City of Men delivers emotional punches
By Steven Snyder
Theres no denying the similarities between the new City of Men and 2002s City of God, the Oscar nominated sensation hailed by critic Roger Ebert as one of the best movies ever made. In large part, both films are the brainchild of filmmaker Fernando Meirelles, who became an international star with God and returns with Men as a producer. Now, much as then, the story concerns a little-seen world of lost, violent children living in the slums of Rio De Janeiro, Brazil.
The key differences between the two dramas are the ages of the central characters and their respective prospects for survival. In the firstthe far more psychologically powerful City of Godthe focus was on a city so depraved and overrun with toddlers and grade school assassins equipped with semiautomatic weapons, it seemed a cityscape all but forgotten. In City of Men, by contrast, we are immersed in a Rio filled with desperate yet hopeful man-children in search of father figures.
Eighteen-year-old Ace (Douglas Silva), is married to the ailing Cris (Camila Monteiro) and doing his best to help raise their young son. But the stresses of fatherhood at a young age and the complete absence of a support network (his father was gunned down while he was still a toddler) take an enormous toll. Laranjinha (Darlan Cunha), otherwise known as Wallace, stands on the other side of the teenage spectrumalmost completely devoid of responsibilities but also haunted by an absentee father.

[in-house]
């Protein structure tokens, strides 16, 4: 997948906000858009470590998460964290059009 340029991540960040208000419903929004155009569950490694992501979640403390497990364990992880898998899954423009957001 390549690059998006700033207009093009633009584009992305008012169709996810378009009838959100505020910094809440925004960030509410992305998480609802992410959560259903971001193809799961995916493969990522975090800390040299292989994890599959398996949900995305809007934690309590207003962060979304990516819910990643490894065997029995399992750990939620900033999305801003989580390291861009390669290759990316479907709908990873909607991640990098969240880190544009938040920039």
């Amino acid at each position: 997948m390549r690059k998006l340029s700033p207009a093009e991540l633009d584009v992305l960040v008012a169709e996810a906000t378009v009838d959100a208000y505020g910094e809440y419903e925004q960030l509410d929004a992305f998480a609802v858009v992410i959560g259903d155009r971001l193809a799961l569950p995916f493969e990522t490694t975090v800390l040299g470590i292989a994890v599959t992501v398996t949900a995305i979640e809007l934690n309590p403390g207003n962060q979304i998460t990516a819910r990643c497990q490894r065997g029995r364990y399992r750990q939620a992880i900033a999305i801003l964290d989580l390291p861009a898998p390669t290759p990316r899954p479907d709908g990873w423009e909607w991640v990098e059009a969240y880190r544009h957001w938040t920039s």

Alongside these issues of family and accountability is a subplot of gang warfare. While Ace and Wallaces dramas unfold on the streets of the favela, in the surrounding hills we are introduced to Madrugadao (Jonathan Haagensen) and Nefasto (Eduardo BR), leaders of separate warring sects. Madrugadao detests Nefasto, his former lieutenant who he now deems a traitor. While their initial battles seem benign, sporadic gunfire grows more strategic and intense, soon spilling into the city.
The film is grounded by strong performances. In the angry, frightened eyes of Silva and Monteiro, viewers are confronted with the broken souls littering this slum, and City of Men packs an array of punches that City of God didnt attempt to land.
What ultimately limits the reach of City of Men, however, is its obvious effort to one-up God in the warfare department. Morelli fervently cuts between Ace and Wallaces father issues, and Madrugadao and Nefastos battle, but there simply isnt enough time to do justice to both threads. As a result, Wallaces search for his father is trimmed to a sequence that unfolds too smoothly, and their subsequent bonding also occurs a too easily. Aces anxiety escalates and the friendship between Madrugadao and Nefasto implodes bit too abruptly, without the necessary explanation that would to sell the audience on the impending all-out war.
Yanked in and out of the story, viewers may wish to know less about the violence erupting in the hills and more about the heartache unfolding below. Much like its two teen heroes, the film struggles to overcome its past, and in striving to outgun a masterpiece on the scale of its predecessor, City of Men stumbles.